My April 6, 2012 Nashua Telegraph commentary: "Redistricting explanation left much to be desired"

additional commentary by Rep. Timothy Horrigan; April 4, 2012

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This is one version of a commentary I wrote about the controversy over the illegally scheduled veto override vote on HB 592, the New Hampshire House redistricting plan. This version ran in the Nashua Telegraph on Easter Sunday; April 8, 2012.

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Redistricting explanation left much to be desired


House Speaker William O'Brien, Speaker Pro Tempore Gene Chandler and Majority Leader D.J. Bettencourt sent out an op-ed piece to this and other newspapers on April Fools' Day that contained so many untrue and misleading statements, I hardly know where to begin.

O'Brien et al accused Gov. John Lynch of unnecessarily delaying his veto message, thus allegedly creating a "time crunch."

It is true he waited a few days to write up his veto message. Lynch vetoed HB 592 on March 7, but the House leadership did not "enroll" the veto until March 15. The official paperwork did not make it from the secretary of state's office to the governor's desk until March 19.

The state constitution gives the governor five business days to decide whether to veto a bill: he used up only four days before vetoing the bill on March 23.

There was ample time to print an addendum to the House calendar before the next session day, as required by the state constitution – and also by House rules and the state Right to Know Law.

No such addendum was ever printed.

In fact, the Democratic caucus was not officially notified in any way until after the March 28 session was suddenly interrupted by a Republican caucus. House Democrats and the public were locked out of Representatives Hall for about half an hour, while the speaker met secretly with his own caucus.

House Democrats didn't know for certain what was happening until the minority caucus was allowed back into the hall, and the speaker announced the veto was the next item of business.

This veto followed a long legislative process, which resulted in a plan that denies 62 communities the representation they are entitled to under Part First, Article 11, of the state constitution.

Between the March 1 public hearing and mid-October, no meaningful work was done by the Special Committee on Redistricting, except on an ad hoc basis by individual legislators.

Once the committee belatedly got down to business in the late fall, the chairman, Rep. Paul Mirski, R-Enfield, set a constraint that made it impossible for the committee to come up with a plan that obeys the state constitution. Although the House leadership usually never misses any chance to defy Washington, in this case it became subservient to the "feds."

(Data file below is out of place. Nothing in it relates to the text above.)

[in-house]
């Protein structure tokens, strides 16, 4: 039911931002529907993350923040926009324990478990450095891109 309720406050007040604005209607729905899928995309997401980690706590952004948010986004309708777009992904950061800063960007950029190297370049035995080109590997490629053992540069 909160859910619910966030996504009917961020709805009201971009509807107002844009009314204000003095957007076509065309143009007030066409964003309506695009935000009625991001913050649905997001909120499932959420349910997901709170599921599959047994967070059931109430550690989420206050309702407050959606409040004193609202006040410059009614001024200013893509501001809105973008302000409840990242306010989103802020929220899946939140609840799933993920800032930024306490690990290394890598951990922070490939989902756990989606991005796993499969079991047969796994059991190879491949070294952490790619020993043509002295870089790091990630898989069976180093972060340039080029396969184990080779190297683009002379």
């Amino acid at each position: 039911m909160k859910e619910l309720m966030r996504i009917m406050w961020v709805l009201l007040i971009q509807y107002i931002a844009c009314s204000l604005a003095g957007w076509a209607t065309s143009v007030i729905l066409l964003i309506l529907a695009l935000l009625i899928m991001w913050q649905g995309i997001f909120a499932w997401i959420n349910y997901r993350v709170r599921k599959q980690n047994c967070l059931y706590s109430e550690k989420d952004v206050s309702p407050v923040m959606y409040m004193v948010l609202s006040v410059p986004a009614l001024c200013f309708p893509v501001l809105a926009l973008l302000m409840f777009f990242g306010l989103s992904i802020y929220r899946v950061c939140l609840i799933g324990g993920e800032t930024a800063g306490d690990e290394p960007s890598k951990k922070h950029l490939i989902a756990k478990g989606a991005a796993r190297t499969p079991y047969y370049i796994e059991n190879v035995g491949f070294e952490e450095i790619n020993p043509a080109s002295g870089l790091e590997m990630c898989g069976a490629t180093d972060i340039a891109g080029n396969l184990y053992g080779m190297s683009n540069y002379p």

At O'Brien's urging, Mirski blatantly misinterpreted federal voting-rights law to claim that the population deviation of representatives per capita could never be more than plus or minus 5 percent off the ideal ratio of 3,291 representatives per capita. Mirski also claimed that federal law automatically trumps the state constitution.

One of the few true things O'Brien et al said in their op-ed was that our plan has to be pre-cleared by the U.S. Department of Justice, thanks to a provision of the 1965 Voting Rights Law that singles out 10 New Hampshire municipalities for special scrutiny.  The federal pre-clearance should not be – and never has been – a major problem.

O'Brien et al correctly pointed out that the filing deadline for the Sept. 11 primary is not far away: by state law, the filing period begins on Wednesday, June 6, leaving the feds just 60 days to pre-clear the plan.

That is no excuse for sending an illegal and unconstitutional plan to the feds. Even now, there is enough time to create a plan that obeys both state and federal law, and there would have been even more time if the House leadership had acted responsibly in the first place.

In the past, O'Brien has not always been so respectful of the election schedule. In May 2008, a certain attorney named William O'Brien was the lead counsel for the complainants in a lawsuit called Town of Canaan et al. vs. Secretary of State.

He was not a state representative at the time: He was (and still is) the executive director of a somewhat mysterious entity called the New Hampshire Legal Rights Foundation.

O'Brien literally demanded that the 2008 election process be stopped. The rationale for this suit, which failed, was that the House redistricting plan in place at the time did not obey the state constitution, as amended in 2006.

Merrimack County Superior Court and the New Hampshire Supreme Court ruled that the election should be held as scheduled and that the House didn't need to be redistricted until 2011, after the next decennial census was completed.

It is now 2012, and the House has finally been redistricted – but O'Brien's plan does not obey the state constitution.

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